Early diagnosis and treatment of PID by patient’s primary care provider or gynecologist is of utmost importance to prevent long-term reproductive sequelae while screening for and early treatment of sexually transmitted diseases such as chlamydia and gonorrhea is crucial to prevent PID.12,13

Adolescents are the most vulnerable population for pelvic inflammatory disease with more than 70,000 annual emergency department visits and a 10-fold increased risk as related to a 24-year-old woman. This increased risk is secondary to biologic and behavioral vulnerabilities, including higher rates of unprotected sex and multiple sex partners. (Image: iStock)

Diagnosing Pelvic Inflammatory Disease

Although signs and symptoms of PID are often very subtle, the hallmark for diagnosis is uterine, adnexal, or cervical tenderness and lower genital tract inflammation.2,3,14 The onset of PID ranges from the abrupt onset of severe lower abdominal pain to subclinical manifestations that are often much milder.2 Due to the potentially serious sequelae associated with PID as well as the fact that PID is the most common gynecological reason for visits to the emergency departments in the US,6,14 recognition and accurate diagnosis is of utmost importance.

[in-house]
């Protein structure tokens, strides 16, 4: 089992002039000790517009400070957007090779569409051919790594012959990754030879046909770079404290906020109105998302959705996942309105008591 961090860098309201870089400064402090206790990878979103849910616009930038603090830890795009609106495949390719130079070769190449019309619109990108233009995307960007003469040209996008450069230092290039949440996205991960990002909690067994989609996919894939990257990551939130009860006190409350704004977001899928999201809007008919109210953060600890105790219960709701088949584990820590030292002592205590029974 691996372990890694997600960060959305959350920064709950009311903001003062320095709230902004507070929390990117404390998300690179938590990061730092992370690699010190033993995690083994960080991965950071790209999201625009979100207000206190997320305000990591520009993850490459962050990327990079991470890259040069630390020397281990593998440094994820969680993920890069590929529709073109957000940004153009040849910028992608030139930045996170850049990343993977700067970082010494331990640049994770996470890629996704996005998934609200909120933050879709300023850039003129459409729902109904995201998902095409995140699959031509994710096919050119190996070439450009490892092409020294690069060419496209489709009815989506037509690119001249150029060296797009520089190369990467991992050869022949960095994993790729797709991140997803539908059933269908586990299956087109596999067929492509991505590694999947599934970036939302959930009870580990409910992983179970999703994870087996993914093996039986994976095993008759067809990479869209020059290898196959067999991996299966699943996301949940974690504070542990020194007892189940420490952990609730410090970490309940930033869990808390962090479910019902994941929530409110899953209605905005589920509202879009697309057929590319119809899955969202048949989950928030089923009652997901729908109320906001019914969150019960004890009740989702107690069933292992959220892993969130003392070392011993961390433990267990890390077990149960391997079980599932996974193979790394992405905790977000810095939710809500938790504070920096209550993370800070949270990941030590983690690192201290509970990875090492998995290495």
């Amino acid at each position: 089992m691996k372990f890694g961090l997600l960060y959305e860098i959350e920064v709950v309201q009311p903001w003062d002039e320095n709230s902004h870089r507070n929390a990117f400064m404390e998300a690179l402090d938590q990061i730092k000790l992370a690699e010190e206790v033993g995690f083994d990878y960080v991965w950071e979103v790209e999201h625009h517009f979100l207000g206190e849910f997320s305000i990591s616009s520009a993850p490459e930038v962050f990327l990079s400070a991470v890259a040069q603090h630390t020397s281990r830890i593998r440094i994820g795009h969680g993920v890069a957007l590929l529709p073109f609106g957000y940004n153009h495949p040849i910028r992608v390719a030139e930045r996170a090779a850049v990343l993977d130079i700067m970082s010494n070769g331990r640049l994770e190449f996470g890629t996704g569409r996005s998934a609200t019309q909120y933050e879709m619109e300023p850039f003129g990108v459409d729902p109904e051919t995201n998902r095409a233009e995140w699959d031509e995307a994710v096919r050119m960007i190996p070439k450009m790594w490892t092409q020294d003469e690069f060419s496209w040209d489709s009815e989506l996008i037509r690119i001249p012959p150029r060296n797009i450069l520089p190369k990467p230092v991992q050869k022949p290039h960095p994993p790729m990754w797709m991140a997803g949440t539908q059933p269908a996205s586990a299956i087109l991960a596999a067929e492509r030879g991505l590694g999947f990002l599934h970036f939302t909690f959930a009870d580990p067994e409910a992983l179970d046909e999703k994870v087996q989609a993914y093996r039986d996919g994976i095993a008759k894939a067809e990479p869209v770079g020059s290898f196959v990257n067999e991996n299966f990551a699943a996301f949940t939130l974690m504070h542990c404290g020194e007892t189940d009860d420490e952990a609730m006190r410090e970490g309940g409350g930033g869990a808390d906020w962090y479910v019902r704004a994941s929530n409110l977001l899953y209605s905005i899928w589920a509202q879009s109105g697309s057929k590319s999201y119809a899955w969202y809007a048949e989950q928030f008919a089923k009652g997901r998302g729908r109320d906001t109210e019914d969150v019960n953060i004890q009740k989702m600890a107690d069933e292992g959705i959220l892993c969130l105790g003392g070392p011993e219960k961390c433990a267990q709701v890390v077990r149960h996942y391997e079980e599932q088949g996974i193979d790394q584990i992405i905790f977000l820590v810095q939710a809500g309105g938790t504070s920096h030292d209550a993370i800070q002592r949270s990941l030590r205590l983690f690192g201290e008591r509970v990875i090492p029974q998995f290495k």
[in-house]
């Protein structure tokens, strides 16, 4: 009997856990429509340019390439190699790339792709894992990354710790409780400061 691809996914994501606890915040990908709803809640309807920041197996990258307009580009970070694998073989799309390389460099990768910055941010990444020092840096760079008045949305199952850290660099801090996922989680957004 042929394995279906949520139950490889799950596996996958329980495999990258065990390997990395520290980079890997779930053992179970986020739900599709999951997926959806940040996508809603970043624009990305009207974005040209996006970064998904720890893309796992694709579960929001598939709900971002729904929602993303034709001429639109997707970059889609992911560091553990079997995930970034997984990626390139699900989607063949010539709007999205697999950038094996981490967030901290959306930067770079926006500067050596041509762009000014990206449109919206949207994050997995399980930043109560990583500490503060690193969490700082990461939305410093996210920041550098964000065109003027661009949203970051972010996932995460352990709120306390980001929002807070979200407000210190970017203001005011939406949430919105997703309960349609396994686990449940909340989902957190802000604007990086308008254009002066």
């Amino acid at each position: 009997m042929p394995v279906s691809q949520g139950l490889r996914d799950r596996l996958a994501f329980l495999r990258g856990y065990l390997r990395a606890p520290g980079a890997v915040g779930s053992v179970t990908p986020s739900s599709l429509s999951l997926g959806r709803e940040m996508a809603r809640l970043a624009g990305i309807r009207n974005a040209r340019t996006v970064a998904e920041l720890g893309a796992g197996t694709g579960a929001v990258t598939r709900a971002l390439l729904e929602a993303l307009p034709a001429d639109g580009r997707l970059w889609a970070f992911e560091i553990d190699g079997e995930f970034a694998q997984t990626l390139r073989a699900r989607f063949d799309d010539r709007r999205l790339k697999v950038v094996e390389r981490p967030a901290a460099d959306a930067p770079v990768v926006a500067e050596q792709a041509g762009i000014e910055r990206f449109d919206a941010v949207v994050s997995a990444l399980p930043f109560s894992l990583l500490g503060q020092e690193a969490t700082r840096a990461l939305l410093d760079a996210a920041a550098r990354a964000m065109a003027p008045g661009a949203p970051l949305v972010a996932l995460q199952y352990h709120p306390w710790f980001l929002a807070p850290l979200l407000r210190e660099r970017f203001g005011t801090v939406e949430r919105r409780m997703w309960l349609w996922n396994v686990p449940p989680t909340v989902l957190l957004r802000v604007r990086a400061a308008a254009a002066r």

The acute onset of signs and symptoms of PID most commonly include unusual vaginal discharge, post-coital bleeding, spotting in between menstrual cycles, dyspareunia, dysuria, cervical friability (easily induced bleeding of the cervix), and lower abdominal and pelvic pain.2,14 Other associated symptoms that may occur include fever and right upper quadrant pain.2,14,15 The “chandelier sign,” a colloquial term, is the classic description of exquisite cervical motion tenderness on bimanual exam, and adnexal and uterine tenderness are shown to be highly specific (> 95%) for the diagnosis of PID.2,14 Signs of lower genital tract inflammation have been shown to increase the specificity of the diagnosis, and include cervical friability, green or yellow cervical mucous, and increased white cells seen on wet mount.3